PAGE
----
The COVID-19 Solidarity Test
If the COVID-19 crisis has taught us one thing, it is that the relentless focus on hyper-efficiency and short-term gains of recent decades has given rise to a highly fragile global system. The time has come to build a more resilient world order, based on economic, generational, and international solidarity.
WASHINGTON, DC – The COVID-19 crisis represents an unprecedented test of human solidarity. Will the wealthy – or, indeed, all those with stable incomes or savings cushions – embrace measures to support the poor and economically insecure? Will the young, among whom the mortality rate is lower, make sacrifices to protect the old? And will people in rich countries accept resource transfers to poor countries?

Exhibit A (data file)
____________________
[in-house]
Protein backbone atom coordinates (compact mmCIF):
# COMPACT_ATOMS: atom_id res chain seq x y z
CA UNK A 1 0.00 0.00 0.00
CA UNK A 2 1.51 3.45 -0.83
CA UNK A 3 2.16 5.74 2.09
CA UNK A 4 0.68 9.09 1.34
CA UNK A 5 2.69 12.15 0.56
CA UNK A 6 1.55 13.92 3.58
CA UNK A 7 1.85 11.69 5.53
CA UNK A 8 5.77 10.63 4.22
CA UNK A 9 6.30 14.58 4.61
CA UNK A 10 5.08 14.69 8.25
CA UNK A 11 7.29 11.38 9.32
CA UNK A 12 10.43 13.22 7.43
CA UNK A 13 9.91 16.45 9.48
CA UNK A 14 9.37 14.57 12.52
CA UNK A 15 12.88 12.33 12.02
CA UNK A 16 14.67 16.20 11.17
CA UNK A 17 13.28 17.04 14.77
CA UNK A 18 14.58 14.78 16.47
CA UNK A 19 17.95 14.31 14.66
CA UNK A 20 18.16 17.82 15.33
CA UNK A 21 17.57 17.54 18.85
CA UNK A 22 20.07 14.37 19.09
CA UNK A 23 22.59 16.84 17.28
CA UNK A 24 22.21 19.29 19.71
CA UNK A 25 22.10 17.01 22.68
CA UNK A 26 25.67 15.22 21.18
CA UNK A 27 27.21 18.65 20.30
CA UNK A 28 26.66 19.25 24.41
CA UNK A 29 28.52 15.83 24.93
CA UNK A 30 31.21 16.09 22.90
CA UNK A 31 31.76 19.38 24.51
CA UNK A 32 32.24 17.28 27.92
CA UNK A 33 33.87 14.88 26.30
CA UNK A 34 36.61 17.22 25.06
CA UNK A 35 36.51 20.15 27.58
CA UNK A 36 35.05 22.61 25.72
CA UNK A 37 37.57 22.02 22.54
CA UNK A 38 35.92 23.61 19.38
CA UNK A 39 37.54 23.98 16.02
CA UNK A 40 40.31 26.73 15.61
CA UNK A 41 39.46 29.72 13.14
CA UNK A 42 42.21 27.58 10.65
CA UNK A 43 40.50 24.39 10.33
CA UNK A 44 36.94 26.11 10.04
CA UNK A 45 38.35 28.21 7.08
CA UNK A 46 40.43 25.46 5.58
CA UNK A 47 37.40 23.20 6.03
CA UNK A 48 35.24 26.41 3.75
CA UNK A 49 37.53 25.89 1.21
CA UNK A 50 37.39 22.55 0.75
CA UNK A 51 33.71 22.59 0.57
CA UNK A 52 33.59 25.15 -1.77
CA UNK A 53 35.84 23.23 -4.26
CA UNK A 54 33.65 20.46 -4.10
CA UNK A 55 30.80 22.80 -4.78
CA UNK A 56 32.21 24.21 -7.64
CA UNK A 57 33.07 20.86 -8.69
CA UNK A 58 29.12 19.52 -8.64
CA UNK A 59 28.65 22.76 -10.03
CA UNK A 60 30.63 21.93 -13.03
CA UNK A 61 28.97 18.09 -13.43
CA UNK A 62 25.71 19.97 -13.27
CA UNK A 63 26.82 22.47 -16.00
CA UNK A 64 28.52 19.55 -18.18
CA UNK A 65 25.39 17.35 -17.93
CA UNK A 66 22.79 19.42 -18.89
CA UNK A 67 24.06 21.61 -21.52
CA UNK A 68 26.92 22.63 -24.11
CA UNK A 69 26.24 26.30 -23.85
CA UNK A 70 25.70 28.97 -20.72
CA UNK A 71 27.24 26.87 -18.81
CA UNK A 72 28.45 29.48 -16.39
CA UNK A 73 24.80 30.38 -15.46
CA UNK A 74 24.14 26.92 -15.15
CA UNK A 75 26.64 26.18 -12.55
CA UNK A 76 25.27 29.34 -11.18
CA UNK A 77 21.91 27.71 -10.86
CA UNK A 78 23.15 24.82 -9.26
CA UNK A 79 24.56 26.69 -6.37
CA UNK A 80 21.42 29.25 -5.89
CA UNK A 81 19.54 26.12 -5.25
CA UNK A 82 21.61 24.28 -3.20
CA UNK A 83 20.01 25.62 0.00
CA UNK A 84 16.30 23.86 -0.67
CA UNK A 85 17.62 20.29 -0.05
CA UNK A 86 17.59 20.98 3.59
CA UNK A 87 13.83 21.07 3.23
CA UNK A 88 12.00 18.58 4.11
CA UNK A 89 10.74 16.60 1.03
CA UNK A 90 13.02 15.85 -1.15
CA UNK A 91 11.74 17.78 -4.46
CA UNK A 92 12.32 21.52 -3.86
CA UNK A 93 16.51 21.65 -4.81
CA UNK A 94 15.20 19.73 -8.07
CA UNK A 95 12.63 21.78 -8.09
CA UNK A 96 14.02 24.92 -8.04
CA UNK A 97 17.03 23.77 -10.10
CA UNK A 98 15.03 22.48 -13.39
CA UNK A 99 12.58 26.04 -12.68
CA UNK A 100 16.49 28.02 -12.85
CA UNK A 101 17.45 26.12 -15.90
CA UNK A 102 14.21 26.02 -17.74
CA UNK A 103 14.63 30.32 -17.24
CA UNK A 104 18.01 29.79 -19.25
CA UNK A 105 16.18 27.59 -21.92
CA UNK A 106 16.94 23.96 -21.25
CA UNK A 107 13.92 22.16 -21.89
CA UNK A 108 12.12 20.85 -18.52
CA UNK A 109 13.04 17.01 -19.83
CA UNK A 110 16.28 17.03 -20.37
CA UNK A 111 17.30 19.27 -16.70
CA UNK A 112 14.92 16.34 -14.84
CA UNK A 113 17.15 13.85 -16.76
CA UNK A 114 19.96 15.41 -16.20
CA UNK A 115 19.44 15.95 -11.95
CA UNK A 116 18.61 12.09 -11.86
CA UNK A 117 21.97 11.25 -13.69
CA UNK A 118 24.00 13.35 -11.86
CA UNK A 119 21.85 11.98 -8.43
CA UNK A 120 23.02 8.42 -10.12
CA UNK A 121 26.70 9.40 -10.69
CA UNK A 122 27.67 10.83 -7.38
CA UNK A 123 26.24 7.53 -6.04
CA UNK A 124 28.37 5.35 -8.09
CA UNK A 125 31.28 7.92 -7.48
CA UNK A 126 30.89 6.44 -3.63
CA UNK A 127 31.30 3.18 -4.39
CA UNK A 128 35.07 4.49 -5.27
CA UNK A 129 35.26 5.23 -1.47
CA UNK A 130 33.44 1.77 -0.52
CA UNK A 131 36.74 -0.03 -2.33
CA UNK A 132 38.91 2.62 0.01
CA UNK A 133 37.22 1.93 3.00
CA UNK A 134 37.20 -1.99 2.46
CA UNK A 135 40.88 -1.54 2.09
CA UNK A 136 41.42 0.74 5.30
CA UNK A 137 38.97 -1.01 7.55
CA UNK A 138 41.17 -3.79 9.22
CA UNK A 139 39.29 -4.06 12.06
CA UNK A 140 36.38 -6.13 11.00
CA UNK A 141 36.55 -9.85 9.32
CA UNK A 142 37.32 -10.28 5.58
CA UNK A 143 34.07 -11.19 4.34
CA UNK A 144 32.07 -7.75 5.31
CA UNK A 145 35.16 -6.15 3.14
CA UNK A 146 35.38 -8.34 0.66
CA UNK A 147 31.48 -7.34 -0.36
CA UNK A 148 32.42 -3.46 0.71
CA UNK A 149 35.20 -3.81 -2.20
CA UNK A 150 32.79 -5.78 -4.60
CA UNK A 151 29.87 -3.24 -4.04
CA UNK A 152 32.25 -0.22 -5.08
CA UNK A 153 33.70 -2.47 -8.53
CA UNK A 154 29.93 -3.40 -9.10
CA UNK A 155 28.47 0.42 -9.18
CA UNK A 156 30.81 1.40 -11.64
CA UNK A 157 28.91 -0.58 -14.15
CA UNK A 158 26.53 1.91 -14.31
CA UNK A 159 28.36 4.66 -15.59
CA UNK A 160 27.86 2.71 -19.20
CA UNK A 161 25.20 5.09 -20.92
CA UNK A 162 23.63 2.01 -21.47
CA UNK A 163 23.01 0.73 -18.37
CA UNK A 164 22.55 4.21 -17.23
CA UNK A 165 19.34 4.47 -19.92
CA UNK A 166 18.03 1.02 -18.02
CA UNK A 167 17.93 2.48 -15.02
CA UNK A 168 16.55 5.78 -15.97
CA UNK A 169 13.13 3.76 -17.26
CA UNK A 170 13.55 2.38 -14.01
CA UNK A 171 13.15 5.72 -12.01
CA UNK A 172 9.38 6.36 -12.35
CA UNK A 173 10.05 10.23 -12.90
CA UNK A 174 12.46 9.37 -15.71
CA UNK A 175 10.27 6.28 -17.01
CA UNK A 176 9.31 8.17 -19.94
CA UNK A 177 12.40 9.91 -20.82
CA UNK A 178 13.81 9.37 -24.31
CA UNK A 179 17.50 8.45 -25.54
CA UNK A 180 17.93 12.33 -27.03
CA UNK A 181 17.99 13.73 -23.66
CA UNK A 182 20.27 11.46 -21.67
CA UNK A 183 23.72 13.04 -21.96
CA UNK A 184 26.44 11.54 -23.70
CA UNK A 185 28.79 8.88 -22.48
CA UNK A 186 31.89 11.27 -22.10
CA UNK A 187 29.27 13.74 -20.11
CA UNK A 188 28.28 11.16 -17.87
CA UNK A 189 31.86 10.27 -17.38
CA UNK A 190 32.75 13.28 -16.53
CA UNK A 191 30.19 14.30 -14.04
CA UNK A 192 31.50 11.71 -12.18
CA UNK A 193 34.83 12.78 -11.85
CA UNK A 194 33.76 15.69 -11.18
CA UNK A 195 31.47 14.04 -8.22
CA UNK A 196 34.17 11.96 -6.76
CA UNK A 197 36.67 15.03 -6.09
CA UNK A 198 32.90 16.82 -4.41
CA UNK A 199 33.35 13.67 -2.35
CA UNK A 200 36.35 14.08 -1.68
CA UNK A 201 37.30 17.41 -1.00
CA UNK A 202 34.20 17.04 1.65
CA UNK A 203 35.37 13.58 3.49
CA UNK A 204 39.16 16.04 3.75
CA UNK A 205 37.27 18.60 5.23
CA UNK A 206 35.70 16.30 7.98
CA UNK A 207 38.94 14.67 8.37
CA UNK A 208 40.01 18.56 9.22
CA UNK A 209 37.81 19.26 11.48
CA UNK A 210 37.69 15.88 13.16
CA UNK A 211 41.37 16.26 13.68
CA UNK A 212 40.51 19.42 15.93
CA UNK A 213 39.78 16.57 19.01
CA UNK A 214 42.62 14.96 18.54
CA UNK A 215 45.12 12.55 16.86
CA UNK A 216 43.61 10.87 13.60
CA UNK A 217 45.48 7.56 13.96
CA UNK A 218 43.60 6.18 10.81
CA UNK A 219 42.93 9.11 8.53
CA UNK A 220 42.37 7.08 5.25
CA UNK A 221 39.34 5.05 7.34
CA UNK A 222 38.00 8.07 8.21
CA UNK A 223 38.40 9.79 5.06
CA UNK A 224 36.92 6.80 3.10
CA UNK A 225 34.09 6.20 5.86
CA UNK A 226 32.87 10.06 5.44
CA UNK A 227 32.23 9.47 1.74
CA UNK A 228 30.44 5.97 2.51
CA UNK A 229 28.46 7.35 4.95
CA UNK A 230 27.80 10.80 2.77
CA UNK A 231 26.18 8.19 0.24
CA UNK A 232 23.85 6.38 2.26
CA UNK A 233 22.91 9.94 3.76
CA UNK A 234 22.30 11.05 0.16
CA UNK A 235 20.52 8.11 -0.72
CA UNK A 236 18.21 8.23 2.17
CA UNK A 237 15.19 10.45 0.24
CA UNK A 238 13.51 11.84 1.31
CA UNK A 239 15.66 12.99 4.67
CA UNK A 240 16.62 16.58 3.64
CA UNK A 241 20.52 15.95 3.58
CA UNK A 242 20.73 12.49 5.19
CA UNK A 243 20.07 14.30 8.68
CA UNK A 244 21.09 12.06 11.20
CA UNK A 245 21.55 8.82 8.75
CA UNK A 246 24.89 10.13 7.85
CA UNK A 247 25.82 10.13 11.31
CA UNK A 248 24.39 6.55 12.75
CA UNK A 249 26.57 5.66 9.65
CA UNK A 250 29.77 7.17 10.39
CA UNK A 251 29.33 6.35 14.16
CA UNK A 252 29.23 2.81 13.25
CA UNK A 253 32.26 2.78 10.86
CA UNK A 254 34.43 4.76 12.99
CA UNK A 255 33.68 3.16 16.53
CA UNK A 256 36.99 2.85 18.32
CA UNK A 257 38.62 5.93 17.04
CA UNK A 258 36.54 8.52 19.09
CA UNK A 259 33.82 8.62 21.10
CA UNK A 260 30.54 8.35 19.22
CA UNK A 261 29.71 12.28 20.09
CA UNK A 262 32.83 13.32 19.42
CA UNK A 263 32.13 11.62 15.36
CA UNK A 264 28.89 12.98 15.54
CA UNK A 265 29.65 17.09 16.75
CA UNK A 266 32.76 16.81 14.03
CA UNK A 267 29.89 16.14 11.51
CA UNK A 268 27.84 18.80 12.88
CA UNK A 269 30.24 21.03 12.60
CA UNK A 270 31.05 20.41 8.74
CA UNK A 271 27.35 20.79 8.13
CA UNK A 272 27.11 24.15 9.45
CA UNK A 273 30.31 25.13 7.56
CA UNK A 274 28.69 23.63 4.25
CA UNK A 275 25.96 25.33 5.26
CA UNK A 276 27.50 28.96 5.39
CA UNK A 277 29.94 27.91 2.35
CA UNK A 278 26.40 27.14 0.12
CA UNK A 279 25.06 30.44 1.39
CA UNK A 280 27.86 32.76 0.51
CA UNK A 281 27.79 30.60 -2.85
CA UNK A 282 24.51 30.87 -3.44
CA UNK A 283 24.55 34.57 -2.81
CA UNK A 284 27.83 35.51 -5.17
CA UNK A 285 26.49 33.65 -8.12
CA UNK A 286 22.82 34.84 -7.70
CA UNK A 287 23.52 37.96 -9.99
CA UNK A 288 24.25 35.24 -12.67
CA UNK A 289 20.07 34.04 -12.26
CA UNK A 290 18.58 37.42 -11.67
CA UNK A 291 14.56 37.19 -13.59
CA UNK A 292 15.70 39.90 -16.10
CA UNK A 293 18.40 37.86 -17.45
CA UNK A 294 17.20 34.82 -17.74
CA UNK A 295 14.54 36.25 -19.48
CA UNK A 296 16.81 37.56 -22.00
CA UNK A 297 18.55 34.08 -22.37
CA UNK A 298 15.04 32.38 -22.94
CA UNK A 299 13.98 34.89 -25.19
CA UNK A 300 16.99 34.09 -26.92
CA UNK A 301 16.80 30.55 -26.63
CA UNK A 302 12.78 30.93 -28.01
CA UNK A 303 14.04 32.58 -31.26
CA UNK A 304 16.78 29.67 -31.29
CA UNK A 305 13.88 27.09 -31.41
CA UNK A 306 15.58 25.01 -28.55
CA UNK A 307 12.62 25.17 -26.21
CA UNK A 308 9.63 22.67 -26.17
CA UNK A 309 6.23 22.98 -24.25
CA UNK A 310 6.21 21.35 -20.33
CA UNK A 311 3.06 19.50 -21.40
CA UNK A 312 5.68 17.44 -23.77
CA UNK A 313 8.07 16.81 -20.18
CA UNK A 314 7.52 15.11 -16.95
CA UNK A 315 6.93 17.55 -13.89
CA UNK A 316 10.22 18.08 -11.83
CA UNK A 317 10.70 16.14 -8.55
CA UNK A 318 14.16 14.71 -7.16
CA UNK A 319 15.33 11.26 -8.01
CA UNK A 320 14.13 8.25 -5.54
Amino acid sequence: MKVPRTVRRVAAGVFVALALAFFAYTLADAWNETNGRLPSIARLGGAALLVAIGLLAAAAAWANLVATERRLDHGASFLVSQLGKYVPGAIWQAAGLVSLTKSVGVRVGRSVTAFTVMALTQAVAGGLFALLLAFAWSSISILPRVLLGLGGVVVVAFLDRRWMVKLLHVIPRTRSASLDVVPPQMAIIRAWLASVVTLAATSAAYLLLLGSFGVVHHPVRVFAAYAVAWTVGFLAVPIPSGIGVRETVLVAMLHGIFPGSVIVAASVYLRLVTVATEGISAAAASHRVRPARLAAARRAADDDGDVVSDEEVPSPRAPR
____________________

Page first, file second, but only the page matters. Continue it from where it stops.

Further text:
Only if the answer to all three questions is yes will the world be able to minimize the fallout of the pandemic that has killed nearly 38,000 people and crippled the global economy. And yet that outcome is nowhere near guaranteed.
The first form of solidarity that is being tested – across income groups – may be the easiest to secure. COVID-19 has infected the likes of the United Kingdom’s prime minister and crown prince, professional athletes, and multiple Hollywood celebrities, showing that it has no regard for whether a person is rich or poor.